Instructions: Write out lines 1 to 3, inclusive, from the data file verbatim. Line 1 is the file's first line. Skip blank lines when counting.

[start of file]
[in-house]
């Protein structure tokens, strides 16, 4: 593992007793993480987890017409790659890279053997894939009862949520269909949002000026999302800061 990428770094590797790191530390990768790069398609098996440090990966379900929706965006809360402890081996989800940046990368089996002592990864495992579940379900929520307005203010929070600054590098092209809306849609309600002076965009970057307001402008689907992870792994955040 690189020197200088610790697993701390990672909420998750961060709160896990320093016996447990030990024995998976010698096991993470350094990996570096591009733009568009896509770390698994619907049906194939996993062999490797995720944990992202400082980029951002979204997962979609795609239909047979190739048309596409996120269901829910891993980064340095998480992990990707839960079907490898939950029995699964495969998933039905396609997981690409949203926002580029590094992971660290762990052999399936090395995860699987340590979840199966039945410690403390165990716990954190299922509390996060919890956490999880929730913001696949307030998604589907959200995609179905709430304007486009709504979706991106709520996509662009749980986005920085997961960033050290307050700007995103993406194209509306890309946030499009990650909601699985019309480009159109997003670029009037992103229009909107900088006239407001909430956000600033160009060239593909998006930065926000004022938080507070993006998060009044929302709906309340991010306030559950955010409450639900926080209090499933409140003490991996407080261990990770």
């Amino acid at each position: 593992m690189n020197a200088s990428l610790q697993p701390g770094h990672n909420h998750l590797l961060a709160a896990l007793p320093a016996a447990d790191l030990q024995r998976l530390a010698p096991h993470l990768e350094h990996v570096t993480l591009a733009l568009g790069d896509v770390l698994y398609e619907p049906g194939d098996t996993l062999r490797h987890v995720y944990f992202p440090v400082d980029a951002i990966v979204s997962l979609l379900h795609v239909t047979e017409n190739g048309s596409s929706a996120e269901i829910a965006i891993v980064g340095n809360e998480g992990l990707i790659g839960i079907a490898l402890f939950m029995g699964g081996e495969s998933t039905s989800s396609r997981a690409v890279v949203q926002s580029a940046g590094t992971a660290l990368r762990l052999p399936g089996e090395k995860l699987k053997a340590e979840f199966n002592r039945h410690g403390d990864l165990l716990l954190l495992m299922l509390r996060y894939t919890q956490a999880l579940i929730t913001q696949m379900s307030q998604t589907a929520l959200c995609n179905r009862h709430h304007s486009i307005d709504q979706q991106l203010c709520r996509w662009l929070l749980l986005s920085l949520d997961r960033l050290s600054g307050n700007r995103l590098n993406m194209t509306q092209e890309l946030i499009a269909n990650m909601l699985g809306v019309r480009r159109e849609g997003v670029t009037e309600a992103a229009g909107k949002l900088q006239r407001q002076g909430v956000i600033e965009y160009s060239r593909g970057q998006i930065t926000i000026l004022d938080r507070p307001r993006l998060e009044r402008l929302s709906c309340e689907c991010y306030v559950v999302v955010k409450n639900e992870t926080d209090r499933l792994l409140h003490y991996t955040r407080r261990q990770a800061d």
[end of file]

[in-house]
């Protein structure tokens, strides 16, 4: 593992007793993480987890017409790659890279053997894939009862949520269909949002000026999302800061 990428770094590797790191530390990768790069398609098996440090990966379900929706965006809360402890081996989800940046990368089996002592990864495992579940379900929520307005203010929070600054590098092209809306849609309600002076965009970057307001402008689907992870792994955040 690189020197200088610790697993701390990672909420998750961060709160896990320093016996447990030990024995998976010698096991993470350094990996570096591009733009568009896509770390698994619907049906194939996993062999490797995720944990992202400082980029951002979204997962979609795609239909047979190739048309596409996120269901829910891993980064340095998480992990990707839960079907490898939950029995699964495969998933039905396609997981690409949203926002580029590094992971660290762990052999399936090395995860699987340590979840199966039945410690403390165990716990954190299922509390996060919890956490999880929730913001696949307030998604589907959200995609179905709430304007486009709504979706991106709520996509662009749980986005920085997961960033050290307050700007995103993406194209509306890309946030499009990650909601699985019309480009159109997003670029009037992103229009909107900088006239407001909430956000600033160009060239593909998006930065926000004022938080507070993006998060009044929302709906309340991010306030559950955010409450639900926080209090499933409140003490991996407080261990990770």
């Amino acid at each position: 593992m690189n020197a200088s990428l610790q697993p701390g770094h990672n909420h998750l590797l961060a709160a896990l007793p320093a016996a447990d790191l030990q024995r998976l530390a010698p096991h993470l990768e350094h990996v570096t993480l591009a733009l568009g790069d896509v770390l698994y398609e619907p049906g194939d098996t996993l062999r490797h987890v995720y944990f992202p440090v400082d980029a951002i990966v979204s997962l979609l379900h795609v239909t047979e017409n190739g048309s596409s929706a996120e269901i829910a965006i891993v980064g340095n809360e998480g992990l990707i790659g839960i079907a490898l402890f939950m029995g699964g081996e495969s998933t039905s989800s396609r997981a690409v890279v949203q926002s580029a940046g590094t992971a660290l990368r762990l052999p399936g089996e090395k995860l699987k053997a340590e979840f199966n002592r039945h410690g403390d990864l165990l716990l954190l495992m299922l509390r996060y894939t919890q956490a999880l579940i929730t913001q696949m379900s307030q998604t589907a929520l959200c995609n179905r009862h709430h304007s486009i307005d709504q979706q991106l203010c709520r996509w662009l929070l749980l986005s920085l949520d997961r960033l050290s600054g307050n700007r995103l590098n993406m194209t509306q092209e890309l946030i499009a269909n990650m909601l699985g809306v019309r480009r159109e849609g997003v670029t009037e309600a992103a229009g909107k949002l900088q006239r407001q002076g909430v956000i600033e965009y160009s060239r593909g970057q998006i930065t926000i000026l004022d938080r507070p307001r993006l998060e009044r402008l929302s709906c309340e689907c991010y306030v559950v999302v955010k409450n639900e992870t926080d209090r499933l792994l409140h003490y991996t955040r407080r261990q990770a800061d």